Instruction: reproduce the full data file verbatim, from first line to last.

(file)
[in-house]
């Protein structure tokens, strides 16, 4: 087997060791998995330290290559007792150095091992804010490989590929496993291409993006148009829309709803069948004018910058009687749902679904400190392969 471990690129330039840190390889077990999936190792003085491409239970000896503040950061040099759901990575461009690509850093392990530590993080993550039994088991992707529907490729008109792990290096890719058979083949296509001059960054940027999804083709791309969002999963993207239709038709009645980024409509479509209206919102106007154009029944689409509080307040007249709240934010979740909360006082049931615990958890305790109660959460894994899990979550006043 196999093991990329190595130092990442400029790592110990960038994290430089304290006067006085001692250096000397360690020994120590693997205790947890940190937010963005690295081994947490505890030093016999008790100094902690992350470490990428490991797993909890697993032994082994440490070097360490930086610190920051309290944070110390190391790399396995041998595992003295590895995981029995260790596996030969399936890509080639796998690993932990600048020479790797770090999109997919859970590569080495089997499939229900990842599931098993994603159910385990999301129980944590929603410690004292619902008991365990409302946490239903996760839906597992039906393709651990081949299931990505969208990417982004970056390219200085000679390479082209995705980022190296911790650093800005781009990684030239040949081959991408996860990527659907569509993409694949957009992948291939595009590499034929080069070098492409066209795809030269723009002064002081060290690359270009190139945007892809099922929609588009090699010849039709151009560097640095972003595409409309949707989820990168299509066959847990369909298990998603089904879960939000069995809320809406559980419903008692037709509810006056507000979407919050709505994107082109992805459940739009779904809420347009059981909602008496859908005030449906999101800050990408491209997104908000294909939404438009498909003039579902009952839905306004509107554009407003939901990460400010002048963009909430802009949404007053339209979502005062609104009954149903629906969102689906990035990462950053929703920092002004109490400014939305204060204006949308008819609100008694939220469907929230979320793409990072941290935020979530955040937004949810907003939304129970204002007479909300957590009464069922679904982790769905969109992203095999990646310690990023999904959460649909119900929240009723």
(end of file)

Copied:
[in-house]
């Protein structure tokens, strides 16, 4: 087997060791998995330290290559007792150095091992804010490989590929496993291409993006148009829309709803069948004018910058009687749902679904400190392969 471990690129330039840190390889077990999936190792003085491409239970000896503040950061040099759901990575461009690509850093392990530590993080993550039994088991992707529907490729008109792990290096890719058979083949296509001059960054940027999804083709791309969002999963993207239709038709009645980024409509479509209206919102106007154009029944689409509080307040007249709240934010979740909360006082049931615990958890305790109660959460894994899990979550006043 196999093991990329190595130092990442400029790592110990960038994290430089304290006067006085001692250096000397360690020994120590693997205790947890940190937010963005690295081994947490505890030093016999008790100094902690992350470490990428490991797993909890697993032994082994440490070097360490930086610190920051309290944070110390190391790399396995041998595992003295590895995981029995260790596996030969399936890509080639796998690993932990600048020479790797770090999109997919859970590569080495089997499939229900990842599931098993994603159910385990999301129980944590929603410690004292619902008991365990409302946490239903996760839906597992039906393709651990081949299931990505969208990417982004970056390219200085000679390479082209995705980022190296911790650093800005781009990684030239040949081959991408996860990527659907569509993409694949957009992948291939595009590499034929080069070098492409066209795809030269723009002064002081060290690359270009190139945007892809099922929609588009090699010849039709151009560097640095972003595409409309949707989820990168299509066959847990369909298990998603089904879960939000069995809320809406559980419903008692037709509810006056507000979407919050709505994107082109992805459940739009779904809420347009059981909602008496859908005030449906999101800050990408491209997104908000294909939404438009498909003039579902009952839905306004509107554009407003939901990460400010002048963009909430802009949404007053339209979502005062609104009954149903629906969102689906990035990462950053929703920092002004109490400014939305204060204006949308008819609100008694939220469907929230979320793409990072941290935020979530955040937004949810907003939304129970204002007479909300957590009464069922679904982790769905969109992203095999990646310690990023999904959460649909119900929240009723």